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Raytracing Show and Tell

Paul Mucur edited this page May 23, 2019 · 6 revisions

We began our meeting in our new home: the Yellowstone meeting room of FutureLearn. We were greeted by @tomstuart, two loaves of bread, a rather blunt bread knife, a selection of beverages and a strange waiting room with a towel in it.

@tuzz kicked things off by composing a Computation Club theme song on the spot:

Show & Tell

After some obligatory faffing with HDMI cables and USB-C dongles, we began to review what the club had been up to both inside and outside of our recent meetings on raytracing, initially based on Matt Pharr, Wenzel Jakob and Greg Humphreys' "Physically Based Rendering: From Theory To Implementation" (PBRT).

In @leocassarani's absence, @tomstuart showed us the club's first attempt at a raytracer: Raymond and Tom's fork of it with a minimap. We recapped that this was based on our reading of the introduction from the book and featured a few fundamental concepts:

  • The eye
  • The film
  • The camera
  • Light sources
  • Spheres
  • The scene

We heard that the club had since gone on to mob a new raytracer called "raze" which formed the basis of all subsequent experiments including implementing reflections and materials with different reflective properties.

With that, @tuzz took to the screen and ran us through the various projects he had built along the way.

He began with a faithful translation of the book's pbrt program in Rust called ray-tracer. He explained how he had used this to improve his idiomatic Rust knowledge but also to try to remain close to the book's implementation. He highlighted his implementation of typed vectors of various sizes as something he was keen to explore in Rust.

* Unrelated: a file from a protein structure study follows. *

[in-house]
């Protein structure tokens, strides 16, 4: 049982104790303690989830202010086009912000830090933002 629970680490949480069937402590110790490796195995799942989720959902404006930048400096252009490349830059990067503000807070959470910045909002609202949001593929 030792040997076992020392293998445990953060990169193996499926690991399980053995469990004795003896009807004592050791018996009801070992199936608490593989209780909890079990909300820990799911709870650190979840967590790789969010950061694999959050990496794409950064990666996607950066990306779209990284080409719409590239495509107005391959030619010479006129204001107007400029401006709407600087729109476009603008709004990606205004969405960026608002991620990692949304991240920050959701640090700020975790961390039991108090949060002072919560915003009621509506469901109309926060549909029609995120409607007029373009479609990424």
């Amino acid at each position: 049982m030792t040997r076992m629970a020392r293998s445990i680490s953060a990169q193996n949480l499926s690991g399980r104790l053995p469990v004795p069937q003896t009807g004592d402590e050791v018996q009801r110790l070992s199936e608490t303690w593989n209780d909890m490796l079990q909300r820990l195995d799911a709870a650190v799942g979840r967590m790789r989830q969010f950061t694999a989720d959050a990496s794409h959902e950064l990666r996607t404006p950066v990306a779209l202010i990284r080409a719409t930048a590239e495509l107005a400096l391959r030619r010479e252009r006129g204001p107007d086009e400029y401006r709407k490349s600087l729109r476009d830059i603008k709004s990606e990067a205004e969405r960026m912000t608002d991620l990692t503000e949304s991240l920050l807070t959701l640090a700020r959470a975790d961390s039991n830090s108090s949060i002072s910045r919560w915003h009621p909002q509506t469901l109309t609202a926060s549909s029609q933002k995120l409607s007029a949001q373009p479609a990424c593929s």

However, having been dazzled by @leocassarani's more visual efforts, @tuzz then switched to implementing a ray tracer in Rust called "Starlight" which produced some mightily shiny scenes:

@tuzz explained that he implemented reflections based on his understanding of the book but that the book's treatment was extremely dense so his implementation involved some guesswork.

He then moved on to build another ray tracer based on the Entity component system pattern called "Moonlight" using the Rust ECS library Specs. We briefly touched on the RustConf 2018 keynote by Catherine West on this topic.

Still not done with raytracing, @tuzz then switched to building tooling around the book's pbrt program and wrote a Ruby gem called pbrt to write pbrt input files using a Ruby DSL.

Finally, @tuzz discussed his experimental Ruby framework "Vivid" which wraps pbrt and allows users to describe animated 3D scenes in Ruby and render them into videos, e.g. Triforce and sphere fly-by. He then wowed us with a special animation for the club based on the Game of Life set to some techno music; needless to say, we were stunned.

@urbanautomaton then showed us his ray tracer in Rust, "raygrass" and how he'd taken the club's mobbed implementation and added anti-aliasing to reduce the Moiré effect in reflections.

He said that he had based his implementation of reflections on Peter Shirley's "Ray Tracing in One Weekend" but that this seemed incompatible with the approach taken by PBRT.

Deciding What's Next

With raytracing fresh in our minds, we then suggested potential new topics for the club to tackle together:

After sharing reservations about learning a programming language together after not enjoying "7 More Languages in 7 Weeks" and that choosing @jcoglan's "Building Git" might make it awkward for him to attend the club, we voted!

The winner was Michael Fogus' "10 Technical Papers Every Programmer Should Read (At Least Twice)" with 8 votes with the ADUni Video Lectures in close second place with 7 votes.

We decided it would be best if @tuzz and @mudge went away and picked an ideal ADUni lecture and one of Fogus' recommended papers respectively for the club to start with and we would decide which to go with on Slack.

And with that (and some hasty tidying away of breadcrumbs), we were done!

Pub

Thanks

Thanks to @tomstuart, @urbanautomaton and FutureLearn for hosting the meeting and providing drinks and bread; thanks to all who brought dips and snacks and thanks to @tomstuart, @tuzz and @urbanautomaton for demoing their work.

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